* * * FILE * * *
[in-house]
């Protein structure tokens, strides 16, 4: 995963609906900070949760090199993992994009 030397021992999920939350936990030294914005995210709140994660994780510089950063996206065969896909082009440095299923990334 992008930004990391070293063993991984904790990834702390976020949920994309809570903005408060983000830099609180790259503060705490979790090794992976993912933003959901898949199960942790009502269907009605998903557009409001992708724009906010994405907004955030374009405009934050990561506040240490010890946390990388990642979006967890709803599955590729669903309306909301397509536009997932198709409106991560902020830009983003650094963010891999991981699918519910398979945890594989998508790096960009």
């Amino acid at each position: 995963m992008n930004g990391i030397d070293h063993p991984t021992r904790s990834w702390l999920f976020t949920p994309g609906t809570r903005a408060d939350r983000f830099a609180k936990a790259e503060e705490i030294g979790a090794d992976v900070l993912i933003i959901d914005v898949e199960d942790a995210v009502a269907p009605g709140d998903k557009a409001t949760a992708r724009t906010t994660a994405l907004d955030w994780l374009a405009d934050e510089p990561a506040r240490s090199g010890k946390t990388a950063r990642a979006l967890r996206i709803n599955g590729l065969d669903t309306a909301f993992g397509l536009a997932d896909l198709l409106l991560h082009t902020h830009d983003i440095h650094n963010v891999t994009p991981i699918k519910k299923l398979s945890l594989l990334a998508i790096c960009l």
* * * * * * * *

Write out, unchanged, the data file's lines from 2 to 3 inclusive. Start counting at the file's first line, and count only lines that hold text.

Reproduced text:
């Protein structure tokens, strides 16, 4: 995963609906900070949760090199993992994009 030397021992999920939350936990030294914005995210709140994660994780510089950063996206065969896909082009440095299923990334 992008930004990391070293063993991984904790990834702390976020949920994309809570903005408060983000830099609180790259503060705490979790090794992976993912933003959901898949199960942790009502269907009605998903557009409001992708724009906010994405907004955030374009405009934050990561506040240490010890946390990388990642979006967890709803599955590729669903309306909301397509536009997932198709409106991560902020830009983003650094963010891999991981699918519910398979945890594989998508790096960009």
């Amino acid at each position: 995963m992008n930004g990391i030397d070293h063993p991984t021992r904790s990834w702390l999920f976020t949920p994309g609906t809570r903005a408060d939350r983000f830099a609180k936990a790259e503060e705490i030294g979790a090794d992976v900070l993912i933003i959901d914005v898949e199960d942790a995210v009502a269907p009605g709140d998903k557009a409001t949760a992708r724009t906010t994660a994405l907004d955030w994780l374009a405009d934050e510089p990561a506040r240490s090199g010890k946390t990388a950063r990642a979006l967890r996206i709803n599955g590729l065969d669903t309306a909301f993992g397509l536009a997932d896909l198709l409106l991560h082009t902020h830009d983003i440095h650094n963010v891999t994009p991981i699918k519910k299923l398979s945890l594989l990334a998508i790096c960009l």